We bought one of the Sega Toys Homestar Home Planetariums with the help of (a) lots of money and (b) someone who went to Japan for Christmas. It’s a plastic globe that makes the stars appear on your ceiling.
Suddenly, lying on the floor in the dark is a hobby rather than a cry for help.
Here’s where it says “Sega” on the box! And it’s the right kind of blue. It’s the wrong font but still a NEW ELECTRICAL SEGA THING!
This is the Sega Homestar. We got the silver one, by chance. It has buttons on it, a sort of disc tray in the front and looks quite cool — if a little cheaply manufactured (the buttons are a bit ‘Pay As You Go’).
Here’s another place it says “Sega” on it! This proves we were not stupid to blow 150 quid on getting this relatively small and flimsy piece of plastic sent back to us from Japan.
(OK, so it’s actually saying “Sega Toys”, but that’s close enough when IT’S ALL YOU’VE GOT LEFT TO CLING TO.)
The disc tray comes right out so you can look inside at the mechanism. It’s a little motor and small plastic wheel. This must be really easy to develop for!
We also got a ‘Handy Homestar’. We have absolutely no idea how this works. Also the battery on it was flat. Still, it looks like a cool little thing AND it’s by Sega so we’re very glad we got it.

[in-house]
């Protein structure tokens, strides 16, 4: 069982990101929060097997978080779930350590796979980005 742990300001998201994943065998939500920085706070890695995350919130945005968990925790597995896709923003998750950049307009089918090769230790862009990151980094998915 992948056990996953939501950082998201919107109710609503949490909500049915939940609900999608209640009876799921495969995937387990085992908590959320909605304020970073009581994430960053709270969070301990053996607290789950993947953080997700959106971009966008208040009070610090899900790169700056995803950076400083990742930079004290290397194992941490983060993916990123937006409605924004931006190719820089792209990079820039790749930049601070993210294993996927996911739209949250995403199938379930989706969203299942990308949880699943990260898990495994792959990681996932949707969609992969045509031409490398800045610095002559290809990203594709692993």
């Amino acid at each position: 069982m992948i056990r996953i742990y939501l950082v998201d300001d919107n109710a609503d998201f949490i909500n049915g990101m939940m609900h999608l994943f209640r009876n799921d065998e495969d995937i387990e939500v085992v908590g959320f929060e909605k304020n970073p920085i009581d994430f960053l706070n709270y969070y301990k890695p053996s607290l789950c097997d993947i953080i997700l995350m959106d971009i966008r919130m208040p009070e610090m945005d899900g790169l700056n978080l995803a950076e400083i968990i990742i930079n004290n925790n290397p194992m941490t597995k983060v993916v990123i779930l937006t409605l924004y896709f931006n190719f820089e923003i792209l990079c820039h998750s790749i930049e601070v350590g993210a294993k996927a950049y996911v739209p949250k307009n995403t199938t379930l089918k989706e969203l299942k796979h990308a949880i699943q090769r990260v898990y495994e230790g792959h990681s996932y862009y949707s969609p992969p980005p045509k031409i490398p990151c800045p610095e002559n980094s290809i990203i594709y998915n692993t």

It comes with little boxes of discs. The discs contains the stars.
It doesn’t take CDs. Or GD-ROMs. Or DVDs. The discs are little transparent plastic discs with a map of the stars printed on them.
This is us putting a disc into a Sega machine! Just like in the old days. Just think, that could be a game disc we’re putting into a new Sega console!
TURNING IT ON! It lights up and everything. This is great news. It really works and we haven’t wasted lots of money (not that buying Sega things is ever a waste of money!)
These buttons alter the speed and rotation of the stars.
Some buttons remain a mystery to this very day!
When you look inside it it’s FULL OF STARS! Just like Dreamcast was. At least, that’s how we remember it.
This flimsy circular insert adjusts the focus of the beam. When beaming from a normal height bedside cabinet to a regular ceiling, it covers an area approximately 12-14 feet across with an image of a starry galaxy.
If were were putting our photos on Flickr this’d be the one we’d use. It’s the artiest one. Look, that thing on the left is a bit blurry. We even let ourselves go mad and hold the camera at an angle. If you work for a magazine like Stuff or T3 you should probably “get us in” to do product photography!
And this is what you get on your ceiling. This is our bedroom ceiling, ladies! It’s quite a good effect as long as the room is very dark. The stars are a little blurred around the edges, but that makes it all the more interesting to look at. When the stars slowly rotate it’s quite mesmerising and nice, especially when the horse tranquilisers are kicking in.
BUT WAS IT WORTH 150 QUID?
Not really. But it’s cooler than a lava lamp and relaxing to look at when you go to bed all angry and full of rage. We’re thinking of organising an event where we demonstrate the Homestar in a public environment. If you’d like to come along, email us. If lots of people express an interest in lying on the floor in a dark room looking at the stars, we’ll book somewhere.
filed in Uncategorized on Jan.20, 2006